Make 2020 the Year for Japan's Relaunch
2020 New Year Message
January 1, 2020
We have reached the first new year of the Reiwa imperial era. The year 2020 will be an important one for Japan, during which it will host the Tokyo Olympic and Paralympic Games. As the world reels from the effects of fragmentation and discord, it is significant that these festivals of sport celebrating diversity and harmony are to be held in Japan. We would like Japan to use the success of these events as a new departure point to make this the year in which it rises to the challenge of transforming itself as a nation and relaunches itself on the path to a sustainable future.
1. Japan's Challenges and Role within the World
The 30 years of the recently ended Heisei imperial era were a period of stagnation for the Japanese economy. Japan and its corporations were slow to reinvent themselves, proving unable to address structural issues such as overall population decline, a dwindling birthrate, and the graying of society, as well as the worldwide trends of globalization and digitalization. As a result, the path toward sustainable economic growth remains unclear, and the sustainability of society itself is under threat.
In the wider world, advancing globalization and digitalization have brought increased economic disparity and social fragmentation, creating the conditions for the emergence of populist politics characterized by unilateralist tendencies, and authoritarian regimes. Meanwhile, the world is witnessing increasing fragmentation and discord between the current generation and the future generation, and between developed nations and developing nations, as epitomized by the climate change issue.
Against this backdrop, Japan is now one of only a few countries that advocate international cooperation and free trade guided by the universal values of liberty and democracy. As a country that has also made steady progress in using technological prowess to overcome issues such as pollution and restricted availability of resources, Japan should now perform a more prominent role within the international community.
As it seeks to make up for lost time in addressing globalization and digitalization, Japan should lead the world in pursuing innovation that avoids placing strain on society and in rule-making based on fairness and trust. It should present a model for an optimized society and put this model into practice itself.
2. Rising to the Challenge of the Digital Revolution
(1) Committing to Corporate Reform
The digital revolution has now reached a new stage in which cyber technologies and physical technologies are merging, most notably in the form of MaaS (Mobility as a Service) and digital health applications. For Japanese companies that command advantages in organizational capabilities supporting operations, and in hardware, it is a prime opportunity to catch up after lagging far behind in creating new businesses that exploit real-world data.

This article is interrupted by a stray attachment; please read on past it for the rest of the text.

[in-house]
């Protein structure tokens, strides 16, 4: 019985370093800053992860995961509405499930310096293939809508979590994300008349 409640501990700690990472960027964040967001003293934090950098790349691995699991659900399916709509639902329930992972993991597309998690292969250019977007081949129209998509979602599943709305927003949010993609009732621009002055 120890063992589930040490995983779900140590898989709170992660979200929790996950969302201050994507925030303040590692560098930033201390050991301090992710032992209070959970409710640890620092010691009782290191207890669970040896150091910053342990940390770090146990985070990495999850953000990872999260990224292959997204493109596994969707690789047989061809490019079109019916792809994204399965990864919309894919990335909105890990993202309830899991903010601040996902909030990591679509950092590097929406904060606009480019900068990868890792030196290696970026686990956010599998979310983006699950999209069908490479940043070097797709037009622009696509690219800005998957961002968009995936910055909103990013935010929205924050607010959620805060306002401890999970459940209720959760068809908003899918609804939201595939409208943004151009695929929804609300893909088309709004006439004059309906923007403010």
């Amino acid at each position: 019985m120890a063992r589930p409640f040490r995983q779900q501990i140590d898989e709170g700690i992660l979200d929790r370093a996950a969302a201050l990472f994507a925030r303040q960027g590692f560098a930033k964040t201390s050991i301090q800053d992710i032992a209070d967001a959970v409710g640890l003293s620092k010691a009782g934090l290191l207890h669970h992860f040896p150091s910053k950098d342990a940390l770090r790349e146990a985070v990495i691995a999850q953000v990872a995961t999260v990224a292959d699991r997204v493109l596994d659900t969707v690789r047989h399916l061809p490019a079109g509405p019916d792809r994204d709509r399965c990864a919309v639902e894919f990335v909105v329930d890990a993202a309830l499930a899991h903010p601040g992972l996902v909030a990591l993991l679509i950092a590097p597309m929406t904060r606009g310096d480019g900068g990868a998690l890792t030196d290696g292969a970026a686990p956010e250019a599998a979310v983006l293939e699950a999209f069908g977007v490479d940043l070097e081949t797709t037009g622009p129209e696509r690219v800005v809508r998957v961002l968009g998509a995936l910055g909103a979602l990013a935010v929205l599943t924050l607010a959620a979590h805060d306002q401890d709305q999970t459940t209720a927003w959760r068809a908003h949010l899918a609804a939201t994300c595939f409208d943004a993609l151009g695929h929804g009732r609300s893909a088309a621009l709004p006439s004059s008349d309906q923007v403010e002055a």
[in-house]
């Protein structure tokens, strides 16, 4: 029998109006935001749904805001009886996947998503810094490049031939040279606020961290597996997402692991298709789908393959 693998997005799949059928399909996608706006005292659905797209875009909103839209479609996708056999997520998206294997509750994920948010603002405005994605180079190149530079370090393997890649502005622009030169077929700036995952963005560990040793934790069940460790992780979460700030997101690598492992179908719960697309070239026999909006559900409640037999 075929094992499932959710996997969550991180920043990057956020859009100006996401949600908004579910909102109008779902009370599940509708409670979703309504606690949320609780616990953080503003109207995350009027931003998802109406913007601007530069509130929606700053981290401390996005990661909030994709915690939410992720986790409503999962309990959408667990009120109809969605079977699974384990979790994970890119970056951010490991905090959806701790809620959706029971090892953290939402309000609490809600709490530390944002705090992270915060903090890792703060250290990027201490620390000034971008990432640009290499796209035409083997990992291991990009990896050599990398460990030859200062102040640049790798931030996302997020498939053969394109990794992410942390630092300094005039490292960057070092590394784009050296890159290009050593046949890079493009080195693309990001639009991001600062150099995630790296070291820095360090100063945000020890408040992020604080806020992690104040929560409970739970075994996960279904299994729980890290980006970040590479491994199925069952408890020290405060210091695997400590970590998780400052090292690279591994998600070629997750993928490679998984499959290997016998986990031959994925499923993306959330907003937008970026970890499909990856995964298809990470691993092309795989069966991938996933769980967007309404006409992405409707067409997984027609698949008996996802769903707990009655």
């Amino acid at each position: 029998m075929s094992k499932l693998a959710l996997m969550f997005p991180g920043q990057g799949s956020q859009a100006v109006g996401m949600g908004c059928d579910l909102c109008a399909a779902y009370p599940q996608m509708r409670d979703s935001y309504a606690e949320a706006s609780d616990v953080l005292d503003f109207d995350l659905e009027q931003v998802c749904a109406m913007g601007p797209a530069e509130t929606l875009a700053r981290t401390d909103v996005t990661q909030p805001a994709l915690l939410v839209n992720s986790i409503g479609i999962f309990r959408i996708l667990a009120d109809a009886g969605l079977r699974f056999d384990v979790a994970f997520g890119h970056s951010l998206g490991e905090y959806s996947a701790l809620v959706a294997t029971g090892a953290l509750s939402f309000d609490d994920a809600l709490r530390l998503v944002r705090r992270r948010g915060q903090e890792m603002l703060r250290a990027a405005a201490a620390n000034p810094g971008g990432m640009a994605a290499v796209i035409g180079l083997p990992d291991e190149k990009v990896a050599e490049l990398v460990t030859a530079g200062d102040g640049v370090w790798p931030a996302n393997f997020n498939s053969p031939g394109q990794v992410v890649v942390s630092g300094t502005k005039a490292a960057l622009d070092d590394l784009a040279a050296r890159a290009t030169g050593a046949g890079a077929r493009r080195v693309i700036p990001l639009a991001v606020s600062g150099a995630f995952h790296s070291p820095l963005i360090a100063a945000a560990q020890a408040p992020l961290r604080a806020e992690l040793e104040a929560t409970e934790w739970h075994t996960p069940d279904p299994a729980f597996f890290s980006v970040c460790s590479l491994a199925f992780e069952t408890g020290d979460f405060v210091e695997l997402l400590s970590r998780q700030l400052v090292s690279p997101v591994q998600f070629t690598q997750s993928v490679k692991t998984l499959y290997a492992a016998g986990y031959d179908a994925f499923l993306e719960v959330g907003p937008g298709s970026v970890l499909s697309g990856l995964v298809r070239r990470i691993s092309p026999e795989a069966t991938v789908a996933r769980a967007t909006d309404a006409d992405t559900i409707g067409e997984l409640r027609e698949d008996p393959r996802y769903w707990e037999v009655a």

As corporate executives, we acknowledge that the responsibility for innovation lies above all with us, and we will pursue corporate reforms that address the digital revolution accordingly. We are committed to fundamentally changing the forms our companies take - whether by self-disruption or otherwise. To that end, we will drive through genuinely effective diversity and open innovation, reviewing every single aspect of business administration, including organizational structure and personnel systems, and promoting digitalization right to the ends of supply chains.
(2) Implementing Innovations in Tokyo and Japan
In order to optimize our society, we must change Japan, and Tokyo in particular, making them locations where innovations exploiting real-world data are implemented. The first step is to establish a cutting-edge communications environment that combines a world-class fiber-optic network with the 5th generation (5G) mobile communications system currently under development. One key contributor to this endeavor is Tokyo metropolitan government's Tokyo Data Highway initiative; we look forward to its speedy accomplishment.
(3) Providing Leadership for International Rule-Making
As societies change so that data becomes the primary source of economic value, many people feel worried and unhappy that vast volumes of personal data closely related to their privacy are being processed internationally, while they themselves are unable to keep track. To ensure that societies optimized through digital innovation are also founded on fairness and trust, Japan should lead the world in making rules to govern distribution and use of data, digital taxation, and establishment of the necessary conditions for competition, making the government's Headquarters for Digital Market Competition created in fall 2019 central to its efforts in this regard.